Friday, March 14, 2008

Top-down vs Bottom-up

A compulsory annuity come 2013. The last time the compulsory annuity proposal was foisted on Singaporeans, it was very unpopular, and frankly, half-baked (there's that word again). People primarily objected to the possibility that they may be funding/subsidizing somebody else's longevity, somebody whom they are not related to at the expense of their loved ones who may also outlive them. Why should my hard earned money, money earned and accumulated over a lifetime, be left to somebody else other than my family? Call it selfishness if you want, but that's very human, very natural, to take care of my own first before somebody else.

Unfortunately, the highly paid scholar-administrators in the Civil Service couldn't see this simple point. They handed Mr Lee Hsien Loong such a raw idea for him to pronounced in a very public National Day Rally speech last year. Well, the government can pride itself on making unpopular policies accepted, but it can't ride roughshod (again) over people's money, as it soon found out. To its credit, it didn't press the matter, but instead sent the matter back to a committee to have a re-look. Well, the proposals are out now, and it all seem to be much fairer this time around. The question is not how fair it is now. Rather the question is why this wasn't thought of first before the PM went on National TV to announce it?

You wonder now how well ANY public policy is thought through? So far, it seems that we have been making the right decisions most of the time, if a booming economy and mega-projects in the pipeline are any indication of measures that would have been taken in a slowing economy. Add to this the billions of dollars committed to the expansion of expressways and subway lines on the island and you have the classic recipe of governmental pumb-priming in a slowing economy over the next few years. That's the hidden writing on the wall.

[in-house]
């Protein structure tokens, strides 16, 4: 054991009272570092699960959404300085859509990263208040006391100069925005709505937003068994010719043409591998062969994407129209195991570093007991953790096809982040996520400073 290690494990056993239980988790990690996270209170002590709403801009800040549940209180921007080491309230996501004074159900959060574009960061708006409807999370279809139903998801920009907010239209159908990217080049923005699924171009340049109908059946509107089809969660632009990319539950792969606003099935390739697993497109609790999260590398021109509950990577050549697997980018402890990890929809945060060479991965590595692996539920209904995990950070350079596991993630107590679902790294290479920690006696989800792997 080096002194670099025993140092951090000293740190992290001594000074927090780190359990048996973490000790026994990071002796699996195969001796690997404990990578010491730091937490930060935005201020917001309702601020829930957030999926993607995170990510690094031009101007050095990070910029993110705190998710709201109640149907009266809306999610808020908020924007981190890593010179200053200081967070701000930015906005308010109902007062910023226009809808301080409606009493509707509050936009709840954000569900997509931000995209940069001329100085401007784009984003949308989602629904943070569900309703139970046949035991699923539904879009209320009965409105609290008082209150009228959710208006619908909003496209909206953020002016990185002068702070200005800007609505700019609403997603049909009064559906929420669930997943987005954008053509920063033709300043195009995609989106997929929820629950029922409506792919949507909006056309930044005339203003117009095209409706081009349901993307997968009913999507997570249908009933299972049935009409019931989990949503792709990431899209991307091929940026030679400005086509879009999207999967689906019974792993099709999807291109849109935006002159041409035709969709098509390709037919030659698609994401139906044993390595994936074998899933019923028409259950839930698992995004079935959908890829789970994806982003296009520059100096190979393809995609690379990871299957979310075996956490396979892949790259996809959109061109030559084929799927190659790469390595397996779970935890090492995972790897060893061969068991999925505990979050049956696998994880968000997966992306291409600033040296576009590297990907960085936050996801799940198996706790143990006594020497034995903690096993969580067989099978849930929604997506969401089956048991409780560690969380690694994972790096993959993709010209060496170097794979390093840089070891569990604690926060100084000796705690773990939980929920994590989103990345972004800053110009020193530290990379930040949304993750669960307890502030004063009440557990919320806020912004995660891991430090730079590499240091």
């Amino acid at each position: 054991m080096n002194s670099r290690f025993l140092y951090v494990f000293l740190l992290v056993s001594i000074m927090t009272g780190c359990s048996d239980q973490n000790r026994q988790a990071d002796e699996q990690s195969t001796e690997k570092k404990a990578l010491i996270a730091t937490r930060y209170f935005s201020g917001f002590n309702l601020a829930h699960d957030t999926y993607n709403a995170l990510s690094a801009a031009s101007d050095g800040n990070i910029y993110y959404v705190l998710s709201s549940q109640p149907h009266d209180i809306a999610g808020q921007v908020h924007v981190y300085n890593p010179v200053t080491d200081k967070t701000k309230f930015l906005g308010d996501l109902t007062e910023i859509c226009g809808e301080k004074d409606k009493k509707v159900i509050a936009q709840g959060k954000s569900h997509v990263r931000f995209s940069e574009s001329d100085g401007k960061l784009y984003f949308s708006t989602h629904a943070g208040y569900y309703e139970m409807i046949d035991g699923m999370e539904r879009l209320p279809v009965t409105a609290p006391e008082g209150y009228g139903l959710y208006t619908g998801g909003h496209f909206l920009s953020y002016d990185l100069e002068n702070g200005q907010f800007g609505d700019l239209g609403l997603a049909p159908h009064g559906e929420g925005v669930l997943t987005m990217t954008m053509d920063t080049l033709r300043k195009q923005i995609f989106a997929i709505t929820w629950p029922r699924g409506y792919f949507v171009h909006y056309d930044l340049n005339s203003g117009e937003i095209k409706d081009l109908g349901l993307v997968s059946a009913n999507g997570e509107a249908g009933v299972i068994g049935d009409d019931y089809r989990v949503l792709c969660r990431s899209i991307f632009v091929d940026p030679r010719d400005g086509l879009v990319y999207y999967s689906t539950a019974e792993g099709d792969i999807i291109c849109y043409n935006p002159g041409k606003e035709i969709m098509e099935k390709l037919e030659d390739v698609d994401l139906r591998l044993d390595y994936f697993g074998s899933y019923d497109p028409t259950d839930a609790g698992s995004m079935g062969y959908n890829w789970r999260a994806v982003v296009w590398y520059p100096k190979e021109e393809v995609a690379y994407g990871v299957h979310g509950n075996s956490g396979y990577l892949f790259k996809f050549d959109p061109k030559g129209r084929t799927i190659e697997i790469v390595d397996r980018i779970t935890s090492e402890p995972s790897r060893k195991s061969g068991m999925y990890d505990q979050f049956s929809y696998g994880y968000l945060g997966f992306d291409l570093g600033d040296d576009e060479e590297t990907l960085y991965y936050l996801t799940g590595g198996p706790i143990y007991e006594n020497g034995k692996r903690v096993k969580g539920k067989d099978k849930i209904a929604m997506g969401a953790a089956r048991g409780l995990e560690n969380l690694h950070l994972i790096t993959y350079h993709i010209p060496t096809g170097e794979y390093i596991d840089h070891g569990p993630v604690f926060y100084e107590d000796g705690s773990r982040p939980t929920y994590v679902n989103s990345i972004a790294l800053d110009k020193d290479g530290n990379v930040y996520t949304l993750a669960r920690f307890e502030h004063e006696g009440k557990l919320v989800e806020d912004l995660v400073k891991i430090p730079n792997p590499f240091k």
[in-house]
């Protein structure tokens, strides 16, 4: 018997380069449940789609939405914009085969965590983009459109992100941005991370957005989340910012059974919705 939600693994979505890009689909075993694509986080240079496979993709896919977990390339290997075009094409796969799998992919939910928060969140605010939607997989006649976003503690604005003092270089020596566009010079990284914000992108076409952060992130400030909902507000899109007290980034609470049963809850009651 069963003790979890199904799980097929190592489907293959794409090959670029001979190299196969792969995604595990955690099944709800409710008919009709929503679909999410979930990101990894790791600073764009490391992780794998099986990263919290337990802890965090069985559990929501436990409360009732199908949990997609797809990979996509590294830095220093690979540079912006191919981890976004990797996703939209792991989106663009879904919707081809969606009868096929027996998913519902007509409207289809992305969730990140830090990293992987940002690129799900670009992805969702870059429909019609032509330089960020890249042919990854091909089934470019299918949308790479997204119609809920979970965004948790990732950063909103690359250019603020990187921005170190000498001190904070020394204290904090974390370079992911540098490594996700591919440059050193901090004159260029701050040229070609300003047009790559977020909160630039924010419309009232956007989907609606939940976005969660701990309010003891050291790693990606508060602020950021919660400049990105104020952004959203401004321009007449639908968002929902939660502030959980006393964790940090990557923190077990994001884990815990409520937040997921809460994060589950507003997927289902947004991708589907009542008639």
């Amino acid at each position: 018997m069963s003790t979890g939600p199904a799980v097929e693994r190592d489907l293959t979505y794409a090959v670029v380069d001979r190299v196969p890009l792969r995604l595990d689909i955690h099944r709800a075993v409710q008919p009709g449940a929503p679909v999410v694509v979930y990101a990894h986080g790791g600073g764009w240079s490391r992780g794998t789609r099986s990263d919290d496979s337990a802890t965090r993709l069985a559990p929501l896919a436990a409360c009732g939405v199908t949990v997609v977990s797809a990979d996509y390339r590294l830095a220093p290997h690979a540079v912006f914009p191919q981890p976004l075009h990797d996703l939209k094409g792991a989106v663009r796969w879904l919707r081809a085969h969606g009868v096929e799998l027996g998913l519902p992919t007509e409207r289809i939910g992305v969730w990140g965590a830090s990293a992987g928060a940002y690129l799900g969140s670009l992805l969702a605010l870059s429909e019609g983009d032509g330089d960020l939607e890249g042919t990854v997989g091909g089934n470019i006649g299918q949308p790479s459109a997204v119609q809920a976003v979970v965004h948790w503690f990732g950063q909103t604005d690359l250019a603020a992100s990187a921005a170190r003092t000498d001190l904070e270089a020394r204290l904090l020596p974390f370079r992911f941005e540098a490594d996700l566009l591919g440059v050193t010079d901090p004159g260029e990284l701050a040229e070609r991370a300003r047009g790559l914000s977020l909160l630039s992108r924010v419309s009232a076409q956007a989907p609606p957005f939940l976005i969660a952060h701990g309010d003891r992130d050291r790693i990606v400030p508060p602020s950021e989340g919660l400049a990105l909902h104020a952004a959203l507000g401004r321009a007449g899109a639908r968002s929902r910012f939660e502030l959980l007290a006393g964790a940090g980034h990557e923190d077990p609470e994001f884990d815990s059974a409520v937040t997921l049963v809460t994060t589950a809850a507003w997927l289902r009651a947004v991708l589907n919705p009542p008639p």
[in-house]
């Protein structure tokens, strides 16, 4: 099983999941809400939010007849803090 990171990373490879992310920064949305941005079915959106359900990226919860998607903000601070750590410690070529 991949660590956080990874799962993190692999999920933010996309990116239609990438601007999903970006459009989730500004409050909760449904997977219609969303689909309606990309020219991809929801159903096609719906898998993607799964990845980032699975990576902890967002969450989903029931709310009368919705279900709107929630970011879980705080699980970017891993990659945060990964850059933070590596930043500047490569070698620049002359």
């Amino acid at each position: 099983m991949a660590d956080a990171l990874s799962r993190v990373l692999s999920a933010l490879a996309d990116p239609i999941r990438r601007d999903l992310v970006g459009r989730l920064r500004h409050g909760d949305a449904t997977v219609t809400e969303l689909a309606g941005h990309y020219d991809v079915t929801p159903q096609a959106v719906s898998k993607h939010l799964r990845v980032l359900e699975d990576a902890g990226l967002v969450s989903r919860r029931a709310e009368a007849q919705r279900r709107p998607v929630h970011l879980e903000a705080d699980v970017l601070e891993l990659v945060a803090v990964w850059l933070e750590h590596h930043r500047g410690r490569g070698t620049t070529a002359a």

Beyond the short term moneys, is the IR good for us in the long term? Is this push for the tourism industry lasting? I am old enough to know that tourism was an important part of the economy back in the 1970s. It slowed in the latter part of the 1980s into the 1990s until it was re-discovered just recently. The fact is that the island is so small that sustaining visitor numbers is not viable perpetually. We are now just profiting from the global terrorism phenomena that has made neighbouring destinations such as Indonesia, Malaysia and even the Philippines less than desirable. There are also the positives. The China Chinese, the Vietnamese, the Continental Indians, etc. are traveling like never before for leisure and entertainment. The next time you are out and about, try to listen in on what others are saying. No, I don't mean be a busybody. Listen to what they are saying, or rather, the language they are using. Increasingly, the language you hear spoken won't just be English or Singapore-accented Mandarin, but China-accented ones and tongues that sound Indian and Chinese - Indochinese. Yes, you've just met our guests from China and Vietnam.

I recall the last major boom in visitor arrivals, and that was in the 1970s when the Japanese swarmed in to buy up whatever Singapore had to offer because of the comparative cheapness of the goods. Many Singapore companies grew rich from this. I personally know of a company which grew from a cottage industry to a branded chain today because of this influx of tourists from Japan. It is happening again now, this time with another group of travelers.

Of course, we will not know for sure now, but my sense is that it cannot last - I mean the tourism thing. We don't have to discuss resorts because we don't really have any to start off with. And the island is so small, you'd need at most 2 days to look at everything that is worth looking at. But this is a subject for another time...

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